Boaters have been painting their boats since time immemorial. It's an annual pre-season or pre-launch maintenance ritual for many. Here in the northeast, boatyards and marinas that are silent in the winter become hives of activity in early spring with everyone from professional boat painters to do-it-yourselfers getting ready for the season ahead. A fresh coat of paint, whether its on the hull, topside, or deck, improves your boat's appearance and helps keep it in good condition by protecting the surfaces underneath.
Now, 'marine paint' is very much a general term used to describe the many different formulations intended for use on boats. The type of paint you use depends on what part of the boat it is being applied to.
For example, boat bottom paint refers to marine finishes applied at and below the waterline. Bottom paints are protective coatings generally applied to prevent fouling such as weed, slime, barnacle, and or mussel build up that can hamper your boat's performance.
Topside paints are marine specific finishes applied above the waterline, upper hull and deck areas. These coatings are more than decorative. Topside paints protect your boat from long term damage that the sun (UV rays) and sea (moisture and salt) can cause.
Marine varnishes are specifically engineered for use on interior and exterior woods on boats. Varnish ingredients are usually a blend of oil, resin, solvent, dryers and ultra-violet additives.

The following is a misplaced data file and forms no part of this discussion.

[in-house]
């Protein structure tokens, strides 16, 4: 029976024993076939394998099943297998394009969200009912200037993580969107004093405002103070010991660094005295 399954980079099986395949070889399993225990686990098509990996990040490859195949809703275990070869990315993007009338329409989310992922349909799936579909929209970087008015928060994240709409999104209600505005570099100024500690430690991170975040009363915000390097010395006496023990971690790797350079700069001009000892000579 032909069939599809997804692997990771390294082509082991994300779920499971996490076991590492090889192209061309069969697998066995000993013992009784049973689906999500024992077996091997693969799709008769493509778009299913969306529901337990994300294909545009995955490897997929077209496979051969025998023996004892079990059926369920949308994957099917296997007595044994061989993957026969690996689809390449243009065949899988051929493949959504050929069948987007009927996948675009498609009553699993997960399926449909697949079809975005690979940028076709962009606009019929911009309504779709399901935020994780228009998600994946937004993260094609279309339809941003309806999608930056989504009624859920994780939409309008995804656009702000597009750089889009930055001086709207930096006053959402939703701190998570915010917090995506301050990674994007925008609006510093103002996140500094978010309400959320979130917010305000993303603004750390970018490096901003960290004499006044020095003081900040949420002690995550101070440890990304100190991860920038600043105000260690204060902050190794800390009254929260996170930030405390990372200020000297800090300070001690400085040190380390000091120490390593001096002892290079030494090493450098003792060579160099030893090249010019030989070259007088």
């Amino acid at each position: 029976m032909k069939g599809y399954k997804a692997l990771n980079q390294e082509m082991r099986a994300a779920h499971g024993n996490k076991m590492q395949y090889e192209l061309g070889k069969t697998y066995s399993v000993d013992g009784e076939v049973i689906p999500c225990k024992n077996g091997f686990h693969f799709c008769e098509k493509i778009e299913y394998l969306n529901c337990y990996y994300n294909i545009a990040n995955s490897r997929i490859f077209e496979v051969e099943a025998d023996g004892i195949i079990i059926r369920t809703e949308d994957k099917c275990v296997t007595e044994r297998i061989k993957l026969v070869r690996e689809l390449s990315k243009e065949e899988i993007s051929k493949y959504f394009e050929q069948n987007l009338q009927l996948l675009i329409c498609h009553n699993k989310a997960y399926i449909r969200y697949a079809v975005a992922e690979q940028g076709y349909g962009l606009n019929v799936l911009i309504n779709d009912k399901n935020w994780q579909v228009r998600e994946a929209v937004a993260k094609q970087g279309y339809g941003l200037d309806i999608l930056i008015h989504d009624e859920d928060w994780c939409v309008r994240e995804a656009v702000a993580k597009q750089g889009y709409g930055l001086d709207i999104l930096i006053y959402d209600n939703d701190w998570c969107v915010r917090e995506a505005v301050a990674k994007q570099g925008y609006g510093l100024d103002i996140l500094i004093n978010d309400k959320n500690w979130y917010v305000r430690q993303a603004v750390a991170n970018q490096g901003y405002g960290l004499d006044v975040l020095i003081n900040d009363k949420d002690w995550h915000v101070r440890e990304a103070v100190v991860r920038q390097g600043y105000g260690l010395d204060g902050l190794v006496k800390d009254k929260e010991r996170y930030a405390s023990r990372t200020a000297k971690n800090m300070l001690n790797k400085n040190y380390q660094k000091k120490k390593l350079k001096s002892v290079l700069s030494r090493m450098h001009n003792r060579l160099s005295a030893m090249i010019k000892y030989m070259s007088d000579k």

Nearly all boat painting projects involve pre-paint surface preparation ranging from scraping old paint to priming bare hulls. In fact, the adhesion and durability of the finish is almost always directly proportional to the quality of surface prep. Paint primers and undercoats are used with marine paints for maximize adhesion over old paints or bare aluminum, fiberglass, steel, and wood hulls.
For the best results, it's critical that manufacturer's painting conditions guidelines be followed. Ambient temperature can significantly impact dry and recoat times. Various thinners and additives are used to speed up or slow down paint drying time. The use of additives or thinners also depends on whether you are rolling, brushing, or spraying.